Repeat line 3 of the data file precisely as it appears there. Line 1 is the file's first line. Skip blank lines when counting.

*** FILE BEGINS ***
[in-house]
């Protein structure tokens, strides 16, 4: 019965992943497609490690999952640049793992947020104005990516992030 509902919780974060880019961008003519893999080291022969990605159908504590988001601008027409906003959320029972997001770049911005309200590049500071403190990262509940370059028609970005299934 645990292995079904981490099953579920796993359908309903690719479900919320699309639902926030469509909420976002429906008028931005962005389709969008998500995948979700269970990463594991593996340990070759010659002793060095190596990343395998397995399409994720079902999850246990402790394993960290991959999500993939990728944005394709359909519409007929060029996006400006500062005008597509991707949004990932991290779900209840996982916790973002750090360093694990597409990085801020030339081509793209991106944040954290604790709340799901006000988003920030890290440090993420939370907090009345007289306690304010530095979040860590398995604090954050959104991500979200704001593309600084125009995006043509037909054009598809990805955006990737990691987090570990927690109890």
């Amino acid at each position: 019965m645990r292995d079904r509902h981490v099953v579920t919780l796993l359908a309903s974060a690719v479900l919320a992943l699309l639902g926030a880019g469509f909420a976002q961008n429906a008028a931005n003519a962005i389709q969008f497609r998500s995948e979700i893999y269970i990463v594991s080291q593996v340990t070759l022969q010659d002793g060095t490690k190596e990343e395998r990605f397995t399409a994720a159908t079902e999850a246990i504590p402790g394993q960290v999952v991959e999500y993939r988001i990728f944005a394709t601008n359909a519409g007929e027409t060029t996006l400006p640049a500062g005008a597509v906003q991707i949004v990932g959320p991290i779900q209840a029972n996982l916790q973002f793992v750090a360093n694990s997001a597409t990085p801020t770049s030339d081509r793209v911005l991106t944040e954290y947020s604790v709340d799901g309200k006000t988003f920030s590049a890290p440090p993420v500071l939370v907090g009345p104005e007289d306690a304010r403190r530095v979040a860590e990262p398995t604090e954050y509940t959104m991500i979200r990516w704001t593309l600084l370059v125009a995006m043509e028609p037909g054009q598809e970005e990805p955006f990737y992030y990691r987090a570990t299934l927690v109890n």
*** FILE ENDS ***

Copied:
């Amino acid at each position: 019965m645990r292995d079904r509902h981490v099953v579920t919780l796993l359908a309903s974060a690719v479900l919320a992943l699309l639902g926030a880019g469509f909420a976002q961008n429906a008028a931005n003519a962005i389709q969008f497609r998500s995948e979700i893999y269970i990463v594991s080291q593996v340990t070759l022969q010659d002793g060095t490690k190596e990343e395998r990605f397995t399409a994720a159908t079902e999850a246990i504590p402790g394993q960290v999952v991959e999500y993939r988001i990728f944005a394709t601008n359909a519409g007929e027409t060029t996006l400006p640049a500062g005008a597509v906003q991707i949004v990932g959320p991290i779900q209840a029972n996982l916790q973002f793992v750090a360093n694990s997001a597409t990085p801020t770049s030339d081509r793209v911005l991106t944040e954290y947020s604790v709340d799901g309200k006000t988003f920030s590049a890290p440090p993420v500071l939370v907090g009345p104005e007289d306690a304010r403190r530095v979040a860590e990262p398995t604090e954050y509940t959104m991500i979200r990516w704001t593309l600084l370059v125009a995006m043509e028609p037909g054009q598809e970005e990805p955006f990737y992030y990691r987090a570990t299934l927690v109890n």